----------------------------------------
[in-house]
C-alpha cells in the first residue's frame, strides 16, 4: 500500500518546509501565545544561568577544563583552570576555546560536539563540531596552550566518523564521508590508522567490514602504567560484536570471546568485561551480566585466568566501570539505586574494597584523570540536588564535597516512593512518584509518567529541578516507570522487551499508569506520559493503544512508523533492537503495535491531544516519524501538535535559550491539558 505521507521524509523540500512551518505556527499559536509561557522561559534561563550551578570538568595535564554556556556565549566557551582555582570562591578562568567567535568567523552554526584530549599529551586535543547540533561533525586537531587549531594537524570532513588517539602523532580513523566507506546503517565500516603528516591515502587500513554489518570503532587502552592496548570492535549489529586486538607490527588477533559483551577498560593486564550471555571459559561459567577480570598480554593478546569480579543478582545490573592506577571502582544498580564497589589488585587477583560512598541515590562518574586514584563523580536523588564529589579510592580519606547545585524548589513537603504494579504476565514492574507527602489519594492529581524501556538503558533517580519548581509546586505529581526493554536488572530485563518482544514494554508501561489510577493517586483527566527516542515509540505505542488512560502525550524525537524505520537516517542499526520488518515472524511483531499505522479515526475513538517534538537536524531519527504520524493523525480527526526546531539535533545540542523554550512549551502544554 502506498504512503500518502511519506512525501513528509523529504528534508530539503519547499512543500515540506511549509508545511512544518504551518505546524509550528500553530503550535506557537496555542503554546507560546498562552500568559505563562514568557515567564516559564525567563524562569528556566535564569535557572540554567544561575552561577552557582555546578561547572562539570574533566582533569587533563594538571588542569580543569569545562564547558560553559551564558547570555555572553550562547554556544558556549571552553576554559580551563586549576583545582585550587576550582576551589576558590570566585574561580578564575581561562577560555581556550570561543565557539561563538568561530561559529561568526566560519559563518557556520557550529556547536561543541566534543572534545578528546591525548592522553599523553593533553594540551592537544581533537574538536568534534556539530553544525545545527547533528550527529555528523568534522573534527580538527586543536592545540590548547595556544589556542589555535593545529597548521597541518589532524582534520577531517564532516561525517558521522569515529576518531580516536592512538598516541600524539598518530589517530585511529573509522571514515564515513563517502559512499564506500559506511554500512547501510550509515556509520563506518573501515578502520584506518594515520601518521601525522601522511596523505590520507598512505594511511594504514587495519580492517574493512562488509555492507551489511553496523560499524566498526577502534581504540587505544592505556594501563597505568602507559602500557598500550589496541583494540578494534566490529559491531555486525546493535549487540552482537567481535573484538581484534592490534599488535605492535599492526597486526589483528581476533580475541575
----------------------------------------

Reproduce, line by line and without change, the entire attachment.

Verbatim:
[in-house]
C-alpha cells in the first residue's frame, strides 16, 4: 500500500518546509501565545544561568577544563583552570576555546560536539563540531596552550566518523564521508590508522567490514602504567560484536570471546568485561551480566585466568566501570539505586574494597584523570540536588564535597516512593512518584509518567529541578516507570522487551499508569506520559493503544512508523533492537503495535491531544516519524501538535535559550491539558 505521507521524509523540500512551518505556527499559536509561557522561559534561563550551578570538568595535564554556556556565549566557551582555582570562591578562568567567535568567523552554526584530549599529551586535543547540533561533525586537531587549531594537524570532513588517539602523532580513523566507506546503517565500516603528516591515502587500513554489518570503532587502552592496548570492535549489529586486538607490527588477533559483551577498560593486564550471555571459559561459567577480570598480554593478546569480579543478582545490573592506577571502582544498580564497589589488585587477583560512598541515590562518574586514584563523580536523588564529589579510592580519606547545585524548589513537603504494579504476565514492574507527602489519594492529581524501556538503558533517580519548581509546586505529581526493554536488572530485563518482544514494554508501561489510577493517586483527566527516542515509540505505542488512560502525550524525537524505520537516517542499526520488518515472524511483531499505522479515526475513538517534538537536524531519527504520524493523525480527526526546531539535533545540542523554550512549551502544554 502506498504512503500518502511519506512525501513528509523529504528534508530539503519547499512543500515540506511549509508545511512544518504551518505546524509550528500553530503550535506557537496555542503554546507560546498562552500568559505563562514568557515567564516559564525567563524562569528556566535564569535557572540554567544561575552561577552557582555546578561547572562539570574533566582533569587533563594538571588542569580543569569545562564547558560553559551564558547570555555572553550562547554556544558556549571552553576554559580551563586549576583545582585550587576550582576551589576558590570566585574561580578564575581561562577560555581556550570561543565557539561563538568561530561559529561568526566560519559563518557556520557550529556547536561543541566534543572534545578528546591525548592522553599523553593533553594540551592537544581533537574538536568534534556539530553544525545545527547533528550527529555528523568534522573534527580538527586543536592545540590548547595556544589556542589555535593545529597548521597541518589532524582534520577531517564532516561525517558521522569515529576518531580516536592512538598516541600524539598518530589517530585511529573509522571514515564515513563517502559512499564506500559506511554500512547501510550509515556509520563506518573501515578502520584506518594515520601518521601525522601522511596523505590520507598512505594511511594504514587495519580492517574493512562488509555492507551489511553496523560499524566498526577502534581504540587505544592505556594501563597505568602507559602500557598500550589496541583494540578494534566490529559491531555486525546493535549487540552482537567481535573484538581484534592490534599488535605492535599492526597486526589483528581476533580475541575